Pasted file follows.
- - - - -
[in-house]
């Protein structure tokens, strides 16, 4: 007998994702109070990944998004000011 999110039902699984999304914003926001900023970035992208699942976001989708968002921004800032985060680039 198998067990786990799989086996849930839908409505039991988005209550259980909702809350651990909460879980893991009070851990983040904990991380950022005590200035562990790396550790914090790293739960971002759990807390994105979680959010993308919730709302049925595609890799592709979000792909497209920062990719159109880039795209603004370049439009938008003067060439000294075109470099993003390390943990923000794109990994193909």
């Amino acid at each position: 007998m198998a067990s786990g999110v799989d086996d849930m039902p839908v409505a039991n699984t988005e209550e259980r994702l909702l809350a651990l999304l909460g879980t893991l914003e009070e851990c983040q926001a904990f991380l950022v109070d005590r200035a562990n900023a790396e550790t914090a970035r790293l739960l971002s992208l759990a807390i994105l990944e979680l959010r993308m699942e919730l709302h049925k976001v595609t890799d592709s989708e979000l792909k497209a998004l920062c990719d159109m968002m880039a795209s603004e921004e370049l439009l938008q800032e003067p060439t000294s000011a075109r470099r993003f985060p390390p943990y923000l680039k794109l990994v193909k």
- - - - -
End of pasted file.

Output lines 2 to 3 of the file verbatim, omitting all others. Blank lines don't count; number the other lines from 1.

């Protein structure tokens, strides 16, 4: 007998994702109070990944998004000011 999110039902699984999304914003926001900023970035992208699942976001989708968002921004800032985060680039 198998067990786990799989086996849930839908409505039991988005209550259980909702809350651990909460879980893991009070851990983040904990991380950022005590200035562990790396550790914090790293739960971002759990807390994105979680959010993308919730709302049925595609890799592709979000792909497209920062990719159109880039795209603004370049439009938008003067060439000294075109470099993003390390943990923000794109990994193909």
């Amino acid at each position: 007998m198998a067990s786990g999110v799989d086996d849930m039902p839908v409505a039991n699984t988005e209550e259980r994702l909702l809350a651990l999304l909460g879980t893991l914003e009070e851990c983040q926001a904990f991380l950022v109070d005590r200035a562990n900023a790396e550790t914090a970035r790293l739960l971002s992208l759990a807390i994105l990944e979680l959010r993308m699942e919730l709302h049925k976001v595609t890799d592709s989708e979000l792909k497209a998004l920062c990719d159109m968002m880039a795209s603004e921004e370049l439009l938008q800032e003067p060439t000294s000011a075109r470099r993003f985060p390390p943990y923000l680039k794109l990994v193909k």